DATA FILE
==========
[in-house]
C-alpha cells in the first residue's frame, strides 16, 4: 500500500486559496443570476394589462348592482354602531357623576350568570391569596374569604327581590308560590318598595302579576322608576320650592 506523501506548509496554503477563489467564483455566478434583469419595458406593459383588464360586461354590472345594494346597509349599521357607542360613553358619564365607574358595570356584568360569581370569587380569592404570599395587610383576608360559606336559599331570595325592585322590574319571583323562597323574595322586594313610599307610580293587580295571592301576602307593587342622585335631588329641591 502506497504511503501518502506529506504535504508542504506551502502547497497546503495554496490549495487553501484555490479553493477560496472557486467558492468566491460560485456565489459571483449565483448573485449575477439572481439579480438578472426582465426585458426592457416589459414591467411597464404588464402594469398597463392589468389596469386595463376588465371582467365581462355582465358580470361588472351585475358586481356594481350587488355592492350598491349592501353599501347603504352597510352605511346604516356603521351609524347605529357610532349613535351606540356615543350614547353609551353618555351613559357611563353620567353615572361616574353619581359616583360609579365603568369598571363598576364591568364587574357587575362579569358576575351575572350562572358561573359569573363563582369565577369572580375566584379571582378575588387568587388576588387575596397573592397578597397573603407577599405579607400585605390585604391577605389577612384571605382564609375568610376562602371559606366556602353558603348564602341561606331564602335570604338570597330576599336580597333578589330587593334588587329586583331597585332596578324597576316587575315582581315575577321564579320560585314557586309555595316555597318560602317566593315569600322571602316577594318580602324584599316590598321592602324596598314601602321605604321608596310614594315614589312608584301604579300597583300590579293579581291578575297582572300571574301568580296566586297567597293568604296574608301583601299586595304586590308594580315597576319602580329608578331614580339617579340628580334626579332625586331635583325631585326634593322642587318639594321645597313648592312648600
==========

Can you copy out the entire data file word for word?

[in-house]
C-alpha cells in the first residue's frame, strides 16, 4: 500500500486559496443570476394589462348592482354602531357623576350568570391569596374569604327581590308560590318598595302579576322608576320650592 506523501506548509496554503477563489467564483455566478434583469419595458406593459383588464360586461354590472345594494346597509349599521357607542360613553358619564365607574358595570356584568360569581370569587380569592404570599395587610383576608360559606336559599331570595325592585322590574319571583323562597323574595322586594313610599307610580293587580295571592301576602307593587342622585335631588329641591 502506497504511503501518502506529506504535504508542504506551502502547497497546503495554496490549495487553501484555490479553493477560496472557486467558492468566491460560485456565489459571483449565483448573485449575477439572481439579480438578472426582465426585458426592457416589459414591467411597464404588464402594469398597463392589468389596469386595463376588465371582467365581462355582465358580470361588472351585475358586481356594481350587488355592492350598491349592501353599501347603504352597510352605511346604516356603521351609524347605529357610532349613535351606540356615543350614547353609551353618555351613559357611563353620567353615572361616574353619581359616583360609579365603568369598571363598576364591568364587574357587575362579569358576575351575572350562572358561573359569573363563582369565577369572580375566584379571582378575588387568587388576588387575596397573592397578597397573603407577599405579607400585605390585604391577605389577612384571605382564609375568610376562602371559606366556602353558603348564602341561606331564602335570604338570597330576599336580597333578589330587593334588587329586583331597585332596578324597576316587575315582581315575577321564579320560585314557586309555595316555597318560602317566593315569600322571602316577594318580602324584599316590598321592602324596598314601602321605604321608596310614594315614589312608584301604579300597583300590579293579581291578575297582572300571574301568580296566586297567597293568604296574608301583601299586595304586590308594580315597576319602580329608578331614580339617579340628580334626579332625586331635583325631585326634593322642587318639594321645597313648592312648600